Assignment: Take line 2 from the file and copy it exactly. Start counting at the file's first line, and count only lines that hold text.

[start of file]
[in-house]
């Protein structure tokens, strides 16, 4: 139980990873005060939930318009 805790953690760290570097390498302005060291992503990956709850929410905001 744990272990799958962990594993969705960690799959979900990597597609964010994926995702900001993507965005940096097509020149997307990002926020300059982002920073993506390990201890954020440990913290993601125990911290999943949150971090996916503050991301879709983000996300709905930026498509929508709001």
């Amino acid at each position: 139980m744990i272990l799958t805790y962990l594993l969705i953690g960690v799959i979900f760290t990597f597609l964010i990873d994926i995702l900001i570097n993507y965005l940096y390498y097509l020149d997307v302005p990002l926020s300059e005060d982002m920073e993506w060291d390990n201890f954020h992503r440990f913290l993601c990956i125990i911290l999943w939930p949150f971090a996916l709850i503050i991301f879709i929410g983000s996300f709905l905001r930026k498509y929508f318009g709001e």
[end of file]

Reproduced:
């Protein structure tokens, strides 16, 4: 139980990873005060939930318009 805790953690760290570097390498302005060291992503990956709850929410905001 744990272990799958962990594993969705960690799959979900990597597609964010994926995702900001993507965005940096097509020149997307990002926020300059982002920073993506390990201890954020440990913290993601125990911290999943949150971090996916503050991301879709983000996300709905930026498509929508709001």